Extraction is quick and dirty— there is lots of action, fuss and bluster, money is promised and delivered (hopefully) but extractions, at their core, are not endless. Eventually, we'll run out of taconite, the action and money leaves to find another mistress and we're left with a shadow of the beauty and majesty that once was a blessed and integral part of our daily life. At some point, we have to decide the resources we have so generously been given are not endless and deserve our utmost respect and thanks. If I had a wish for my children and grandchildren, it would be they can see and feel the lake that has provided solace, joy and deep peace to their mother and grandmother. I would wish they could continue to add to the tapestry Ted and I started when they were born and pass on a legacy of gratitude and stewardship for one of the great wonders of the world.

What does stewardship and sustainability really mean? Is it possible to re-imagine an economy where we have enough and we re-define abundance?  Is there any common ground between a neighborhood in Minneapolis creating a sense of community with a garden and a group of people in the Chequamegon Bay creating a sense of community with a movement to protect Lake Superior? Absolutely. As Aldo Leopold said, 'the land ethic simply enlarges the boundaries of the community to include soils, waters, plants, and animals, or collectively: the land'. I don't believe we can function in a sustainable way without practicing good stewardship to the people, animals, land and water where we set down our roots. I believe protecting Lake Superior is a good place to start. I believe we are connected in a myriad of unseen but deeply felt ways and these last places— Lake Superior, the Penokees and the Bad River Watershed are worth saving.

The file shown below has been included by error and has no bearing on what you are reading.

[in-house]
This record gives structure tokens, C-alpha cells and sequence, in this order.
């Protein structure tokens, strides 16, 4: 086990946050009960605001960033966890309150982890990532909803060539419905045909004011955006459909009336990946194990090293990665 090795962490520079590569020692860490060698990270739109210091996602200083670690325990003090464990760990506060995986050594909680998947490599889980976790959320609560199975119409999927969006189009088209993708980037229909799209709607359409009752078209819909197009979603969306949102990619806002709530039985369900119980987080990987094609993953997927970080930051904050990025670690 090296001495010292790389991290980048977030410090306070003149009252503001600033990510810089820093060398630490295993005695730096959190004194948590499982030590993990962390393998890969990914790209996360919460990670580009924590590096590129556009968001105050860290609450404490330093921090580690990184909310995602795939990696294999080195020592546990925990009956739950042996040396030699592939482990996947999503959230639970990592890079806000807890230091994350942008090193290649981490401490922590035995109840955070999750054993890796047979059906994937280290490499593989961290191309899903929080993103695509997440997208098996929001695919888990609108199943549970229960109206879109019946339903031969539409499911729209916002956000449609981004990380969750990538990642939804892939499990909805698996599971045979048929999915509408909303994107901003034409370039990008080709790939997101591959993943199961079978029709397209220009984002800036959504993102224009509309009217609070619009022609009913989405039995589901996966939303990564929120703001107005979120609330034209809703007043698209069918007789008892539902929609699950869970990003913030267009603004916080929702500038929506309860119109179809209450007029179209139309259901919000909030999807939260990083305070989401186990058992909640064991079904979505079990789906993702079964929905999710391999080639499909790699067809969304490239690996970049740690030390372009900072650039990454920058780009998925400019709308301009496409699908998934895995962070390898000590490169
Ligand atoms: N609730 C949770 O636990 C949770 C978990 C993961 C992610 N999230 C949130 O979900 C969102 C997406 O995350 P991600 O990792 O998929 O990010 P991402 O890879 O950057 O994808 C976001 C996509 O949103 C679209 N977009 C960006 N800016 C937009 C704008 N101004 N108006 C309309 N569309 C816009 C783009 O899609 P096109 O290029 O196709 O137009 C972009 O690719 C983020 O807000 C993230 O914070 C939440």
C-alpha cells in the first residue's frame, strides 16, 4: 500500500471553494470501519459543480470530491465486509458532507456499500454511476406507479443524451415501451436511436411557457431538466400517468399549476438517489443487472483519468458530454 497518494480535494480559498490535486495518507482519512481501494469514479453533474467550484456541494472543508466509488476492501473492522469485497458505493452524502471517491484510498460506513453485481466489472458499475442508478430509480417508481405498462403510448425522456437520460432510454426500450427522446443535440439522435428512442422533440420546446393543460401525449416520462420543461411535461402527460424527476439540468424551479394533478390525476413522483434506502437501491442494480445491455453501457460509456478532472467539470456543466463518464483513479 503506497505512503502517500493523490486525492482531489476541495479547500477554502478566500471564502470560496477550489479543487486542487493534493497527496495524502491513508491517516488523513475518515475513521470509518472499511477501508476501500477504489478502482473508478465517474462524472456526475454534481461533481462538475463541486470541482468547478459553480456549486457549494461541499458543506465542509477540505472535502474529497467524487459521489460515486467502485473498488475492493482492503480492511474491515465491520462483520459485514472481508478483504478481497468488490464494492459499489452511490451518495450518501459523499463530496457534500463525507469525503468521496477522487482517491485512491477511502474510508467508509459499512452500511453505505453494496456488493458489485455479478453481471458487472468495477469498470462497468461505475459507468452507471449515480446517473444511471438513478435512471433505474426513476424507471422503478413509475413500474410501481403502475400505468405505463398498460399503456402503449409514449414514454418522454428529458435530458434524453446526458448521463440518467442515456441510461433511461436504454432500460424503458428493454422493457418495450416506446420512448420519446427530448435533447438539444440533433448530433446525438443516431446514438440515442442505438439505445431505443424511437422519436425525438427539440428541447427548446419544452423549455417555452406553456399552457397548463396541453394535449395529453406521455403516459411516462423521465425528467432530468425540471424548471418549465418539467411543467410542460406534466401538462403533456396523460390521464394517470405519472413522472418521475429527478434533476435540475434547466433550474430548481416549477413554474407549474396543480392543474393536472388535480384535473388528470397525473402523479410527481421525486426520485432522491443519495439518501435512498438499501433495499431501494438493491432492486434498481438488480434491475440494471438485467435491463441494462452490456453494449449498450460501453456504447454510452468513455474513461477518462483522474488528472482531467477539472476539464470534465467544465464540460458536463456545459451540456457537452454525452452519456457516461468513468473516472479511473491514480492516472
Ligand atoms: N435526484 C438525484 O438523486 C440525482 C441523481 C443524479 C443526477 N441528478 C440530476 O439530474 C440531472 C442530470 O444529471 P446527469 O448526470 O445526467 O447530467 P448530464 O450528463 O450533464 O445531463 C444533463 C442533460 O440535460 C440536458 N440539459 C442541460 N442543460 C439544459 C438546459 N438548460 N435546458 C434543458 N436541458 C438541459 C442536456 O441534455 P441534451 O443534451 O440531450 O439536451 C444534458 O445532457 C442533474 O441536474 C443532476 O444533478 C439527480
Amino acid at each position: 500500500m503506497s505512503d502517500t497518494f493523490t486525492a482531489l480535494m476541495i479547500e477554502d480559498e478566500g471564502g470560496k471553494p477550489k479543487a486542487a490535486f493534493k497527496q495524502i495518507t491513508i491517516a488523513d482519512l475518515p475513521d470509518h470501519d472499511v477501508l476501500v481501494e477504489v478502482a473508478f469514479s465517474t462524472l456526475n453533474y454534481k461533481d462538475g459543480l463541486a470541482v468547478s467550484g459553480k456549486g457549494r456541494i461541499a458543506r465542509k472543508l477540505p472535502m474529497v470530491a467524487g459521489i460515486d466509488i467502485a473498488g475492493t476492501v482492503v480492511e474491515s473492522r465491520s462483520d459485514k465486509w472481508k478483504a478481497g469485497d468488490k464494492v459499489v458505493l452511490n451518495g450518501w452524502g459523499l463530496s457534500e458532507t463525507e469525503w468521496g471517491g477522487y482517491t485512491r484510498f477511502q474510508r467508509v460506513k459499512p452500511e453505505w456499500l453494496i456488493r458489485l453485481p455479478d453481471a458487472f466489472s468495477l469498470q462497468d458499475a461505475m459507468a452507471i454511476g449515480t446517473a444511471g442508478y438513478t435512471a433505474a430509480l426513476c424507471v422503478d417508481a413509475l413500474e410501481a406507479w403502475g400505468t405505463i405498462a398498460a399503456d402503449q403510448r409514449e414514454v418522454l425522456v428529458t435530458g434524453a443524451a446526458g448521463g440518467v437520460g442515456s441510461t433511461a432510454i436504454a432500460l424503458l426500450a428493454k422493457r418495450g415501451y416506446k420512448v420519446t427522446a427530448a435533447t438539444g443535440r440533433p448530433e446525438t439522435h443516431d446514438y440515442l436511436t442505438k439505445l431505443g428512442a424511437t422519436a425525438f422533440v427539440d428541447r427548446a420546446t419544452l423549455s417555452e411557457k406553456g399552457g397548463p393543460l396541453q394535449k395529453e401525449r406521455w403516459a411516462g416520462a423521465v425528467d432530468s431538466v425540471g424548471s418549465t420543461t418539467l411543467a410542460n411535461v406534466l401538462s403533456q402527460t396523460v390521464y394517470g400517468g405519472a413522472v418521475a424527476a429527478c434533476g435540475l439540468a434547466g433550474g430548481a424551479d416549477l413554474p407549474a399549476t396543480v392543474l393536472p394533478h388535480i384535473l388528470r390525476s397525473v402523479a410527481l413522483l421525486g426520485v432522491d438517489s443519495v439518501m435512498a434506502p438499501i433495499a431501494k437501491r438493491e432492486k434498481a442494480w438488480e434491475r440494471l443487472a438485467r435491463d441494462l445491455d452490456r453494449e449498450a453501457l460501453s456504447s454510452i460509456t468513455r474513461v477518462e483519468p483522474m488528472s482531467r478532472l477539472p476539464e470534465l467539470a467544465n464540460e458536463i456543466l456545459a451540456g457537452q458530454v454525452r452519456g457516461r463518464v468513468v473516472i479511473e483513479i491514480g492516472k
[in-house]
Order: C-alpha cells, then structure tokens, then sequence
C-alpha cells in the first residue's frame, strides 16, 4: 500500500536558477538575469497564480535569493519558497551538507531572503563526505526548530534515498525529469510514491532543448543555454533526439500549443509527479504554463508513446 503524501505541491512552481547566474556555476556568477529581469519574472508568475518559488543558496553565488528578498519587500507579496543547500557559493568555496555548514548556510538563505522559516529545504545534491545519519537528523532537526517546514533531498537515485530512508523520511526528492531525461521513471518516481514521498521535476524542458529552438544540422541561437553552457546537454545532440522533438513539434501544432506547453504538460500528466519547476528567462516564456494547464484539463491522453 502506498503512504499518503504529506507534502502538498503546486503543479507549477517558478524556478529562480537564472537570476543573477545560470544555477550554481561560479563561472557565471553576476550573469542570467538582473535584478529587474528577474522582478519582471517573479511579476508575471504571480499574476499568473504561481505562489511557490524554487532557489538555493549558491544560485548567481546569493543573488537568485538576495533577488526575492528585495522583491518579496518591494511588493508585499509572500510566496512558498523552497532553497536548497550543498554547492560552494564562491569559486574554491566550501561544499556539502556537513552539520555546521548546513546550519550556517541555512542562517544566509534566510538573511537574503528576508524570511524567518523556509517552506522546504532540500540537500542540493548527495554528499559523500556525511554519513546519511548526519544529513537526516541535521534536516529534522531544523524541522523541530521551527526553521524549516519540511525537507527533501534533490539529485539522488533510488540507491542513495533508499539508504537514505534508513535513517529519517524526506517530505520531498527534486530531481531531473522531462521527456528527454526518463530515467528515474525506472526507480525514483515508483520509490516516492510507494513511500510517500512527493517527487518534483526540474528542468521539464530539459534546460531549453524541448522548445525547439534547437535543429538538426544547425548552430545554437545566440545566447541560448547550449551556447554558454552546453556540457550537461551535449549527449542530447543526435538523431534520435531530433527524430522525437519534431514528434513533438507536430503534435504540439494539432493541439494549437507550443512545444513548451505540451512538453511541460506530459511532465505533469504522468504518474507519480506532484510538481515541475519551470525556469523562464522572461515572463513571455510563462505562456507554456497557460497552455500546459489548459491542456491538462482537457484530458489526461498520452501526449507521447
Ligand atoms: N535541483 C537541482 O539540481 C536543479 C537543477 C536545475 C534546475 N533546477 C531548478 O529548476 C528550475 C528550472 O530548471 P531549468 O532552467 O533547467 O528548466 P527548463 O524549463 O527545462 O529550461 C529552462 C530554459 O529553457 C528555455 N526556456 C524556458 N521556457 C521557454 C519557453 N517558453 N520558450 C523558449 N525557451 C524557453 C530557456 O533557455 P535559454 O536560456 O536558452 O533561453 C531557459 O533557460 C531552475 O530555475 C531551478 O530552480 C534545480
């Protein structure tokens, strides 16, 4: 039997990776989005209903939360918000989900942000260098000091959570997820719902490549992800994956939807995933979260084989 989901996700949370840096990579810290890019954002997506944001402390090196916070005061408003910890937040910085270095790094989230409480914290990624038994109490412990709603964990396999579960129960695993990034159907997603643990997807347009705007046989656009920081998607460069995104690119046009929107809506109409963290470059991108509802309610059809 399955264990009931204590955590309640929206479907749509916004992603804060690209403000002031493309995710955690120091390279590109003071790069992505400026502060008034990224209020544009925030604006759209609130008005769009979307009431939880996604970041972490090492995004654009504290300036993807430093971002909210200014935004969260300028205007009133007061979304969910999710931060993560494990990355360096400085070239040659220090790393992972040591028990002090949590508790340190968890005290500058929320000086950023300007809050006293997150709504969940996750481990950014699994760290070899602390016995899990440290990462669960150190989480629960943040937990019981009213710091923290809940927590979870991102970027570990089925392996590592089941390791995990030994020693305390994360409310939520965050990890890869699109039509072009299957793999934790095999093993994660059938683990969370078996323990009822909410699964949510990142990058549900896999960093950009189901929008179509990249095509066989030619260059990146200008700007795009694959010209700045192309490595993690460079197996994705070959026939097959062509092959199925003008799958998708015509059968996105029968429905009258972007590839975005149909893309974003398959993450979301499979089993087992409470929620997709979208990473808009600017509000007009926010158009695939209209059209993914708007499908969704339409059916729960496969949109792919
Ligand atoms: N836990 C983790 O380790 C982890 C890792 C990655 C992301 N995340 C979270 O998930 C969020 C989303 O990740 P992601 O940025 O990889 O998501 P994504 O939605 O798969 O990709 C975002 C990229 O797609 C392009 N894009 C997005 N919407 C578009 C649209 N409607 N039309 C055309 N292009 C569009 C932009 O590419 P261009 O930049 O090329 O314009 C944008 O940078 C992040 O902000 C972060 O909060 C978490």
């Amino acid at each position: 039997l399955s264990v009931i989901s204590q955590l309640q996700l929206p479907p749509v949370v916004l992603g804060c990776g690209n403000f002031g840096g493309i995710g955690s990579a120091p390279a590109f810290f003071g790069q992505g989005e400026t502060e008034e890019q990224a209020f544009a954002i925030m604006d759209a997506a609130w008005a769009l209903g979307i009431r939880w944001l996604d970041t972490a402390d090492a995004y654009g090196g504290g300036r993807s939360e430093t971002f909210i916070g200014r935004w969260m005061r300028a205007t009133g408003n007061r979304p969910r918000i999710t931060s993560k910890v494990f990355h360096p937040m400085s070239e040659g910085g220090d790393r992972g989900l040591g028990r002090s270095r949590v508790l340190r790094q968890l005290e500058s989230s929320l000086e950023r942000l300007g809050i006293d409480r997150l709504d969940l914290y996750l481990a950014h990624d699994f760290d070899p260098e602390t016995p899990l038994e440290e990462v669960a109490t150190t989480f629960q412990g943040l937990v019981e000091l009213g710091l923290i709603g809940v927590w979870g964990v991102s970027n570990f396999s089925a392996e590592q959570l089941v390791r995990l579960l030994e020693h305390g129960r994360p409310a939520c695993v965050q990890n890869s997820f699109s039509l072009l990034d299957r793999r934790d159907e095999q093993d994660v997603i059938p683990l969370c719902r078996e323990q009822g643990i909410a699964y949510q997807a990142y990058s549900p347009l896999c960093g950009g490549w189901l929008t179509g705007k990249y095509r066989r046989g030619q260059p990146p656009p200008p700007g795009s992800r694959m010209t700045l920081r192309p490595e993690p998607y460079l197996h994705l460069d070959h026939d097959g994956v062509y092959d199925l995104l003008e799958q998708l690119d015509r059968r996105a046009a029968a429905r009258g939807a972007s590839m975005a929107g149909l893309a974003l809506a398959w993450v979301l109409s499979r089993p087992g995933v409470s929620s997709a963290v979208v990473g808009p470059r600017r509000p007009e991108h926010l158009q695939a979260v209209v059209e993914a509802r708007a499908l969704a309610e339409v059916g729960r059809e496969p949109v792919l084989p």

'A thing is right when it tends to preserve the integrity, stability and beauty of the biotic community. It is wrong when it tends otherwise.' Aldo Leopold